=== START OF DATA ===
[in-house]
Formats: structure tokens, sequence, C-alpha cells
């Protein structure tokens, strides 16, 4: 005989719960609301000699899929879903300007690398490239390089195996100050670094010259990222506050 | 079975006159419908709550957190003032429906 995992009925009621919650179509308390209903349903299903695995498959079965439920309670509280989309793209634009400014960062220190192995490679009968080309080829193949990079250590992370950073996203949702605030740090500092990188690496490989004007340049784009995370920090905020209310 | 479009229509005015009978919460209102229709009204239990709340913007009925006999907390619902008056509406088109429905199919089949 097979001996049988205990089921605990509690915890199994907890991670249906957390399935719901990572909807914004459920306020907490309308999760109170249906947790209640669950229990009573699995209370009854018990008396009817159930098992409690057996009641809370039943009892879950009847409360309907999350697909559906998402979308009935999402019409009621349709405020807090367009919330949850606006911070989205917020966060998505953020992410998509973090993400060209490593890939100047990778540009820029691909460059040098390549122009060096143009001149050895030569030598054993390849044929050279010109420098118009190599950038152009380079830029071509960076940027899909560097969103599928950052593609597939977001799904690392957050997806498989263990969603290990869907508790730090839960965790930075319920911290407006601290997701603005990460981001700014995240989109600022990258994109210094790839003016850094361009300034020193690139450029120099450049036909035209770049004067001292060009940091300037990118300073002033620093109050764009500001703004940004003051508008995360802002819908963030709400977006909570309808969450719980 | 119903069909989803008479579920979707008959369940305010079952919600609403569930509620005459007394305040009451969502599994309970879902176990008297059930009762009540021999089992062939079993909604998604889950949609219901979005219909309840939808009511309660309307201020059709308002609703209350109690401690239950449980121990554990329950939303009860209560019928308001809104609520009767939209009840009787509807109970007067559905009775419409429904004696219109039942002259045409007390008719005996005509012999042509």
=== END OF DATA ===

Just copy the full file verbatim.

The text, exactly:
[in-house]
Formats: structure tokens, sequence, C-alpha cells
């Protein structure tokens, strides 16, 4: 005989719960609301000699899929879903300007690398490239390089195996100050670094010259990222506050 | 079975006159419908709550957190003032429906 995992009925009621919650179509308390209903349903299903695995498959079965439920309670509280989309793209634009400014960062220190192995490679009968080309080829193949990079250590992370950073996203949702605030740090500092990188690496490989004007340049784009995370920090905020209310 | 479009229509005015009978919460209102229709009204239990709340913007009925006999907390619902008056509406088109429905199919089949 097979001996049988205990089921605990509690915890199994907890991670249906957390399935719901990572909807914004459920306020907490309308999760109170249906947790209640669950229990009573699995209370009854018990008396009817159930098992409690057996009641809370039943009892879950009847409360309907999350697909559906998402979308009935999402019409009621349709405020807090367009919330949850606006911070989205917020966060998505953020992410998509973090993400060209490593890939100047990778540009820029691909460059040098390549122009060096143009001149050895030569030598054993390849044929050279010109420098118009190599950038152009380079830029071509960076940027899909560097969103599928950052593609597939977001799904690392957050997806498989263990969603290990869907508790730090839960965790930075319920911290407006601290997701603005990460981001700014995240989109600022990258994109210094790839003016850094361009300034020193690139450029120099450049036909035209770049004067001292060009940091300037990118300073002033620093109050764009500001703004940004003051508008995360802002819908963030709400977006909570309808969450719980 | 119903069909989803008479579920979707008959369940305010079952919600609403569930509620005459007394305040009451969502599994309970879902176990008297059930009762009540021999089992062939079993909604998604889950949609219901979005219909309840939808009511309660309307201020059709308002609703209350109690401690239950449980121990554990329950939303009860209560019928308001809104609520009767939209009840009787509807109970007067559905009775419409429904004696219109039942002259045409007390008719005996005509012999042509």